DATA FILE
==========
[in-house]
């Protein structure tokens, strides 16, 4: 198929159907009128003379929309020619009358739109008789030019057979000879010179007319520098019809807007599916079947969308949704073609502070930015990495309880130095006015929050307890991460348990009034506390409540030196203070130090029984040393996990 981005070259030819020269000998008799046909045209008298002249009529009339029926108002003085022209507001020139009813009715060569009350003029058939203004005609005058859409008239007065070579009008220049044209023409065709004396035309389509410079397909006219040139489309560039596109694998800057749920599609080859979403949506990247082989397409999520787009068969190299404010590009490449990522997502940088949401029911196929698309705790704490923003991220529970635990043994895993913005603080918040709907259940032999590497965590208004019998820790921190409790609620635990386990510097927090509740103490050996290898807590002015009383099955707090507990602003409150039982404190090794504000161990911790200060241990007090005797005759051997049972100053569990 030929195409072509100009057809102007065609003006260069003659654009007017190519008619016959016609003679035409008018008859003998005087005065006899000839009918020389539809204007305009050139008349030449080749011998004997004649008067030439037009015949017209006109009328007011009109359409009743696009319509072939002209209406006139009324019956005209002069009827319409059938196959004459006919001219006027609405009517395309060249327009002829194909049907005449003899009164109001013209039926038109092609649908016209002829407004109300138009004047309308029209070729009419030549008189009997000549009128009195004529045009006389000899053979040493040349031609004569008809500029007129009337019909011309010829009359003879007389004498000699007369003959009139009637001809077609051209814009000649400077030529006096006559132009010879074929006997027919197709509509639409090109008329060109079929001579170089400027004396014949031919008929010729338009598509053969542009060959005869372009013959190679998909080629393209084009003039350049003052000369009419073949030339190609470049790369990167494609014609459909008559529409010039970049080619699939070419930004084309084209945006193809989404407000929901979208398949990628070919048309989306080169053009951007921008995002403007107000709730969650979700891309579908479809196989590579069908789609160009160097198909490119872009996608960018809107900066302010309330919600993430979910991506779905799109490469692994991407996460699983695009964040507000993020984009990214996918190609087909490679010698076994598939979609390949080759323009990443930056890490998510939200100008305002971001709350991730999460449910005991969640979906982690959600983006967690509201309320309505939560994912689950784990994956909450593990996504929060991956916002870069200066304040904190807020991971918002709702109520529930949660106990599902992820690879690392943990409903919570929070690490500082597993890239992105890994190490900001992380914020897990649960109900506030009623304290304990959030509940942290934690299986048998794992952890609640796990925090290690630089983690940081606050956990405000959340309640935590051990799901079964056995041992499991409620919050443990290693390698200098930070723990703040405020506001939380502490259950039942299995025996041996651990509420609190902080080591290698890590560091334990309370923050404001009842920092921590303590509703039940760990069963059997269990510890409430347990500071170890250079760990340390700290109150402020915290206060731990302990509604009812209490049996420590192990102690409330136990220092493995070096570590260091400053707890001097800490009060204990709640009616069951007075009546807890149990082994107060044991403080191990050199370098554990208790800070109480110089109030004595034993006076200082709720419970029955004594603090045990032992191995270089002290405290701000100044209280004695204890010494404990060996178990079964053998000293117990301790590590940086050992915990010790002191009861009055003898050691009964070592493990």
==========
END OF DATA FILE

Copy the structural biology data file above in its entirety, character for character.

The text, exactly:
[in-house]
């Protein structure tokens, strides 16, 4: 198929159907009128003379929309020619009358739109008789030019057979000879010179007319520098019809807007599916079947969308949704073609502070930015990495309880130095006015929050307890991460348990009034506390409540030196203070130090029984040393996990 981005070259030819020269000998008799046909045209008298002249009529009339029926108002003085022209507001020139009813009715060569009350003029058939203004005609005058859409008239007065070579009008220049044209023409065709004396035309389509410079397909006219040139489309560039596109694998800057749920599609080859979403949506990247082989397409999520787009068969190299404010590009490449990522997502940088949401029911196929698309705790704490923003991220529970635990043994895993913005603080918040709907259940032999590497965590208004019998820790921190409790609620635990386990510097927090509740103490050996290898807590002015009383099955707090507990602003409150039982404190090794504000161990911790200060241990007090005797005759051997049972100053569990 030929195409072509100009057809102007065609003006260069003659654009007017190519008619016959016609003679035409008018008859003998005087005065006899000839009918020389539809204007305009050139008349030449080749011998004997004649008067030439037009015949017209006109009328007011009109359409009743696009319509072939002209209406006139009324019956005209002069009827319409059938196959004459006919001219006027609405009517395309060249327009002829194909049907005449003899009164109001013209039926038109092609649908016209002829407004109300138009004047309308029209070729009419030549008189009997000549009128009195004529045009006389000899053979040493040349031609004569008809500029007129009337019909011309010829009359003879007389004498000699007369003959009139009637001809077609051209814009000649400077030529006096006559132009010879074929006997027919197709509509639409090109008329060109079929001579170089400027004396014949031919008929010729338009598509053969542009060959005869372009013959190679998909080629393209084009003039350049003052000369009419073949030339190609470049790369990167494609014609459909008559529409010039970049080619699939070419930004084309084209945006193809989404407000929901979208398949990628070919048309989306080169053009951007921008995002403007107000709730969650979700891309579908479809196989590579069908789609160009160097198909490119872009996608960018809107900066302010309330919600993430979910991506779905799109490469692994991407996460699983695009964040507000993020984009990214996918190609087909490679010698076994598939979609390949080759323009990443930056890490998510939200100008305002971001709350991730999460449910005991969640979906982690959600983006967690509201309320309505939560994912689950784990994956909450593990996504929060991956916002870069200066304040904190807020991971918002709702109520529930949660106990599902992820690879690392943990409903919570929070690490500082597993890239992105890994190490900001992380914020897990649960109900506030009623304290304990959030509940942290934690299986048998794992952890609640796990925090290690630089983690940081606050956990405000959340309640935590051990799901079964056995041992499991409620919050443990290693390698200098930070723990703040405020506001939380502490259950039942299995025996041996651990509420609190902080080591290698890590560091334990309370923050404001009842920092921590303590509703039940760990069963059997269990510890409430347990500071170890250079760990340390700290109150402020915290206060731990302990509604009812209490049996420590192990102690409330136990220092493995070096570590260091400053707890001097800490009060204990709640009616069951007075009546807890149990082994107060044991403080191990050199370098554990208790800070109480110089109030004595034993006076200082709720419970029955004594603090045990032992191995270089002290405290701000100044209280004695204890010494404990060996178990079964053998000293117990301790590590940086050992915990010790002191009861009055003898050691009964070592493990």